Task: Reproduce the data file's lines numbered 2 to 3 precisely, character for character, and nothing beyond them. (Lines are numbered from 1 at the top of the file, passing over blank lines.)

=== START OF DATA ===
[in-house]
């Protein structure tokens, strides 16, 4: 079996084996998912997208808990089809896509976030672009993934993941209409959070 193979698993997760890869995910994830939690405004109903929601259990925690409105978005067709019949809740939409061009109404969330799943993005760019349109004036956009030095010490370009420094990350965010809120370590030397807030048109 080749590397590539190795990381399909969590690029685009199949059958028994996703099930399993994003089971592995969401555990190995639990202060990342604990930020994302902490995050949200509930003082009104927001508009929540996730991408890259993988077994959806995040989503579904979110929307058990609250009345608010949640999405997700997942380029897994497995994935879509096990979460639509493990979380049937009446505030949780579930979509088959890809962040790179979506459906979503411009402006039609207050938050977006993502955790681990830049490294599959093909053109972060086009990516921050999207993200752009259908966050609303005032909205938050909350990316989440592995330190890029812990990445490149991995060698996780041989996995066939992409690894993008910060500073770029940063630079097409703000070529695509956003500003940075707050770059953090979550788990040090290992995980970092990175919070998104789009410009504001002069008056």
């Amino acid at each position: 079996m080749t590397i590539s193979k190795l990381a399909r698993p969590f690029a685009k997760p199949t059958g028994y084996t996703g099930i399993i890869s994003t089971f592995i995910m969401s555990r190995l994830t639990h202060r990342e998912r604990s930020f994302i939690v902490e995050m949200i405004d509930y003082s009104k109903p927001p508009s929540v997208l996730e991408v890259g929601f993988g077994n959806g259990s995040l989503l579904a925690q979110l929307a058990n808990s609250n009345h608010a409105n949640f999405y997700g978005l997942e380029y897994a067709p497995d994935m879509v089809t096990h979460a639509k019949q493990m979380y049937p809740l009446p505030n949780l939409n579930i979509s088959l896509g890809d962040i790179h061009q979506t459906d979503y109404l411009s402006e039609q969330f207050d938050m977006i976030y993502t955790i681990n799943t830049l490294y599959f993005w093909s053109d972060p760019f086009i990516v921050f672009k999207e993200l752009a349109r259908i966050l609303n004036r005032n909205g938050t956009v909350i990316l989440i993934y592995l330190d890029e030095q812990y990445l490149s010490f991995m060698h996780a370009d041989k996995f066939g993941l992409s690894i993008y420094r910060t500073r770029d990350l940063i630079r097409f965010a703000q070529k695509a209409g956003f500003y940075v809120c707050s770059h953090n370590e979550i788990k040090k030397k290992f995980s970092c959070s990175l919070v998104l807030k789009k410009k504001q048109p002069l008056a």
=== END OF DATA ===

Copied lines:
């Protein structure tokens, strides 16, 4: 079996084996998912997208808990089809896509976030672009993934993941209409959070 193979698993997760890869995910994830939690405004109903929601259990925690409105978005067709019949809740939409061009109404969330799943993005760019349109004036956009030095010490370009420094990350965010809120370590030397807030048109 080749590397590539190795990381399909969590690029685009199949059958028994996703099930399993994003089971592995969401555990190995639990202060990342604990930020994302902490995050949200509930003082009104927001508009929540996730991408890259993988077994959806995040989503579904979110929307058990609250009345608010949640999405997700997942380029897994497995994935879509096990979460639509493990979380049937009446505030949780579930979509088959890809962040790179979506459906979503411009402006039609207050938050977006993502955790681990830049490294599959093909053109972060086009990516921050999207993200752009259908966050609303005032909205938050909350990316989440592995330190890029812990990445490149991995060698996780041989996995066939992409690894993008910060500073770029940063630079097409703000070529695509956003500003940075707050770059953090979550788990040090290992995980970092990175919070998104789009410009504001002069008056």
């Amino acid at each position: 079996m080749t590397i590539s193979k190795l990381a399909r698993p969590f690029a685009k997760p199949t059958g028994y084996t996703g099930i399993i890869s994003t089971f592995i995910m969401s555990r190995l994830t639990h202060r990342e998912r604990s930020f994302i939690v902490e995050m949200i405004d509930y003082s009104k109903p927001p508009s929540v997208l996730e991408v890259g929601f993988g077994n959806g259990s995040l989503l579904a925690q979110l929307a058990n808990s609250n009345h608010a409105n949640f999405y997700g978005l997942e380029y897994a067709p497995d994935m879509v089809t096990h979460a639509k019949q493990m979380y049937p809740l009446p505030n949780l939409n579930i979509s088959l896509g890809d962040i790179h061009q979506t459906d979503y109404l411009s402006e039609q969330f207050d938050m977006i976030y993502t955790i681990n799943t830049l490294y599959f993005w093909s053109d972060p760019f086009i990516v921050f672009k999207e993200l752009a349109r259908i966050l609303n004036r005032n909205g938050t956009v909350i990316l989440i993934y592995l330190d890029e030095q812990y990445l490149s010490f991995m060698h996780a370009d041989k996995f066939g993941l992409s690894i993008y420094r910060t500073r770029d990350l940063i630079r097409f965010a703000q070529k695509a209409g956003f500003y940075v809120c707050s770059h953090n370590e979550i788990k040090k030397k290992f995980s970092c959070s990175l919070v998104l807030k789009k410009k504001q048109p002069l008056a």